Professor Hayday trained as a biochemist, undertook PhD studies in tumour virology, and then pursued post-doctoral training at MIT where he characterised chromosome translocation breakpoints in human B cell lymphomas, and contributed to the identification of the hitherto unanticipated gamma delta T cell compartment by being the first to describe the T cell receptor gamma chain genes.
In 13 years on the Faculty at Yale, he helped show that gamma delta T cells illustrate a distinct, unrecognised aspect of lymphocyte biology, including the cells’ disproportionate association with tissues rather than with lymphoid organs, and their rapid responses to tissue-“stress”. At a time when tumour immune surveillance was not widely accepted, his laboratory showed that mice lacking gamma delta T cells are profoundly more susceptible to carcinogens.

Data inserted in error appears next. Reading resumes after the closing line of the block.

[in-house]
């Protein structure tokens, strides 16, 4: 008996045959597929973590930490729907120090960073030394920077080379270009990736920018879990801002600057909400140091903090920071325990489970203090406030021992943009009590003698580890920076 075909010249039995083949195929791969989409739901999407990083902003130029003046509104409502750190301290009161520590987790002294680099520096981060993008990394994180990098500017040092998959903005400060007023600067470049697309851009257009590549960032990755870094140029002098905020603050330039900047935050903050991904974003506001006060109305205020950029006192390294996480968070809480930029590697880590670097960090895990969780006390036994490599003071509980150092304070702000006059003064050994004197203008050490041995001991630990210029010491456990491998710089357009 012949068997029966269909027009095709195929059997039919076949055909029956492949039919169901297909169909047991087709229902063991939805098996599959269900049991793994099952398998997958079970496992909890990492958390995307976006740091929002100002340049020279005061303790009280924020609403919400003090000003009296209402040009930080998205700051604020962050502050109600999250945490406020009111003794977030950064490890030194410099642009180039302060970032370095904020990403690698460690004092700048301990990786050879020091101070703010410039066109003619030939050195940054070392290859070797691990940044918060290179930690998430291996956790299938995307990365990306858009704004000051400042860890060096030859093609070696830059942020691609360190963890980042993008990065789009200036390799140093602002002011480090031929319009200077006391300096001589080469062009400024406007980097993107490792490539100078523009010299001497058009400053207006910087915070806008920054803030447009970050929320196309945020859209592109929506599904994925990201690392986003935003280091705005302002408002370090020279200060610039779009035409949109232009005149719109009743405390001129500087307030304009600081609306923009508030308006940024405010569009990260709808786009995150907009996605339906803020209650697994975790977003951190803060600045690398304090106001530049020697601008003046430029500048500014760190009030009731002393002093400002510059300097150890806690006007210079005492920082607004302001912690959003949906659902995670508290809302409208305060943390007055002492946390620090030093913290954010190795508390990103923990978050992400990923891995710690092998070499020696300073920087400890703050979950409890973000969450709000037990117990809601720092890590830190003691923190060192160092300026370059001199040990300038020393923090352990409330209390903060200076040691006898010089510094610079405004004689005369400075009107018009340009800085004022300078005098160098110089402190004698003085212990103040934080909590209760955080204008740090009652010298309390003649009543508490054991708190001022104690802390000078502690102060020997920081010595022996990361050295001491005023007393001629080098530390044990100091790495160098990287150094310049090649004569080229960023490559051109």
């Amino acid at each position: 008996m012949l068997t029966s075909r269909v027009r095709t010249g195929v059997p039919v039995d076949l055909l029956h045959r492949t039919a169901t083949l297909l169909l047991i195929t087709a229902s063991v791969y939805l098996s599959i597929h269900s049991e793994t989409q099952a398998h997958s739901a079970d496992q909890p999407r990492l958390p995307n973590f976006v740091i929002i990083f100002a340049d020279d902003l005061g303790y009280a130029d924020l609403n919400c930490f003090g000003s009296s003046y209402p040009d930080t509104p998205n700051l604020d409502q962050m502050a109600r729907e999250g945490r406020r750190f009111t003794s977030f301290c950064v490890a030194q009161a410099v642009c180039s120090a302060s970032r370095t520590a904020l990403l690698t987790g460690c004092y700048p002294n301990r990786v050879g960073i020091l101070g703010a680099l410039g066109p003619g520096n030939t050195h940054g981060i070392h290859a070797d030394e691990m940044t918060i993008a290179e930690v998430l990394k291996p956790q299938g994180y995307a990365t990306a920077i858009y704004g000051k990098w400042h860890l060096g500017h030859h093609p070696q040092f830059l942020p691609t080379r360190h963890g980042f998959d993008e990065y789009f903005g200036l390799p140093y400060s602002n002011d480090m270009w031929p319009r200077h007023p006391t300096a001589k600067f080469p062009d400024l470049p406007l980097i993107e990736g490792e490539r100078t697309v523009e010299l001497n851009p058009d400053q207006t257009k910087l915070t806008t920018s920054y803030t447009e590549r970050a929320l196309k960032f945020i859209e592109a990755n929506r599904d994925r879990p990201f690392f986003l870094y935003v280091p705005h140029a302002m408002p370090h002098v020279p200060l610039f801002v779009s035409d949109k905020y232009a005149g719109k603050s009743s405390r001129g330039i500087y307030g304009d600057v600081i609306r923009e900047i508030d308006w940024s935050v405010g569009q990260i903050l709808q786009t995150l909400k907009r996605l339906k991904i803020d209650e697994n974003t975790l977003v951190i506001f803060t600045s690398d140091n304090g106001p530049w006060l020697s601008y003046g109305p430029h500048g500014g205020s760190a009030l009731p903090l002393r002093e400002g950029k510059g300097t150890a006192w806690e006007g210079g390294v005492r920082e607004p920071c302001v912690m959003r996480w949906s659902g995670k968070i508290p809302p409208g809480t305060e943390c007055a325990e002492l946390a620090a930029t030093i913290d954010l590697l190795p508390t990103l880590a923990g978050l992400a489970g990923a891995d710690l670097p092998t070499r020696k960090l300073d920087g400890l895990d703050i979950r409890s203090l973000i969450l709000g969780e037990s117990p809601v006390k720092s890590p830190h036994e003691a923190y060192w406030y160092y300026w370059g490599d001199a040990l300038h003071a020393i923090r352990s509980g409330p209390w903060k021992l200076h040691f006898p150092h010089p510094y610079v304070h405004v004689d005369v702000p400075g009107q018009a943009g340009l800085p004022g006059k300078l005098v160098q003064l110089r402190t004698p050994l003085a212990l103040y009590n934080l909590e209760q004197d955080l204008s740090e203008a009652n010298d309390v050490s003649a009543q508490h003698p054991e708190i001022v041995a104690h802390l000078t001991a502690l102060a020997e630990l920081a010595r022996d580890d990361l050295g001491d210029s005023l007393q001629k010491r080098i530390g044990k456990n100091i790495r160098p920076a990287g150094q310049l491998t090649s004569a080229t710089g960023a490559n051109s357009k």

Professor Hayday now works at King’s College London, with a joint appointment at the Francis Crick Institute, where his research seeks to identify key molecular processes and mechanisms that regulate lymphoid stress surveillance, and to relate them to tissue inflammation and cancer. His research involves some international, long-term collaborations, and spans the development of the novel reductionist molecular models to the formulation of clinical trials.